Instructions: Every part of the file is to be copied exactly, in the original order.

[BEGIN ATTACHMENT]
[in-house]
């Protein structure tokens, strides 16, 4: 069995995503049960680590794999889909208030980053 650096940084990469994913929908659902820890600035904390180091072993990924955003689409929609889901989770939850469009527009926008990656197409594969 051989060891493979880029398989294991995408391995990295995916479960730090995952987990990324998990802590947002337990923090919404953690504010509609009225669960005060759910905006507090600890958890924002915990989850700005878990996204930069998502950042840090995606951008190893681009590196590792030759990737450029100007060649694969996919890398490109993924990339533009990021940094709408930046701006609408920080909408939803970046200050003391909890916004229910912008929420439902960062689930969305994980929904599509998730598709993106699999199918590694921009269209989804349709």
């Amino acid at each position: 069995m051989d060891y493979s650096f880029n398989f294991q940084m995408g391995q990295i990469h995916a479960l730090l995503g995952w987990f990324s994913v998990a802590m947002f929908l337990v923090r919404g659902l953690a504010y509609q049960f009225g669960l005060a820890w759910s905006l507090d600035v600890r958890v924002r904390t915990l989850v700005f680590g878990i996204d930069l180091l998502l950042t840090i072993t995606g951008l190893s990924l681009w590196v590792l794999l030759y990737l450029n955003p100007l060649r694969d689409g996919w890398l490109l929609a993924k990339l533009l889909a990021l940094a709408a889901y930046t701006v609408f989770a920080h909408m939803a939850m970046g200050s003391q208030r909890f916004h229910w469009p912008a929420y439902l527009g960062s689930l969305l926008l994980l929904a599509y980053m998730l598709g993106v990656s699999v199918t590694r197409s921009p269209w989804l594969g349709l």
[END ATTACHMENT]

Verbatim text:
[in-house]
């Protein structure tokens, strides 16, 4: 069995995503049960680590794999889909208030980053 650096940084990469994913929908659902820890600035904390180091072993990924955003689409929609889901989770939850469009527009926008990656197409594969 051989060891493979880029398989294991995408391995990295995916479960730090995952987990990324998990802590947002337990923090919404953690504010509609009225669960005060759910905006507090600890958890924002915990989850700005878990996204930069998502950042840090995606951008190893681009590196590792030759990737450029100007060649694969996919890398490109993924990339533009990021940094709408930046701006609408920080909408939803970046200050003391909890916004229910912008929420439902960062689930969305994980929904599509998730598709993106699999199918590694921009269209989804349709």
């Amino acid at each position: 069995m051989d060891y493979s650096f880029n398989f294991q940084m995408g391995q990295i990469h995916a479960l730090l995503g995952w987990f990324s994913v998990a802590m947002f929908l337990v923090r919404g659902l953690a504010y509609q049960f009225g669960l005060a820890w759910s905006l507090d600035v600890r958890v924002r904390t915990l989850v700005f680590g878990i996204d930069l180091l998502l950042t840090i072993t995606g951008l190893s990924l681009w590196v590792l794999l030759y990737l450029n955003p100007l060649r694969d689409g996919w890398l490109l929609a993924k990339l533009l889909a990021l940094a709408a889901y930046t701006v609408f989770a920080h909408m939803a939850m970046g200050s003391q208030r909890f916004h229910w469009p912008a929420y439902l527009g960062s689930l969305l926008l994980l929904a599509y980053m998730l598709g993106v990656s699999v199918t590694r197409s921009p269209w989804l594969g349709l």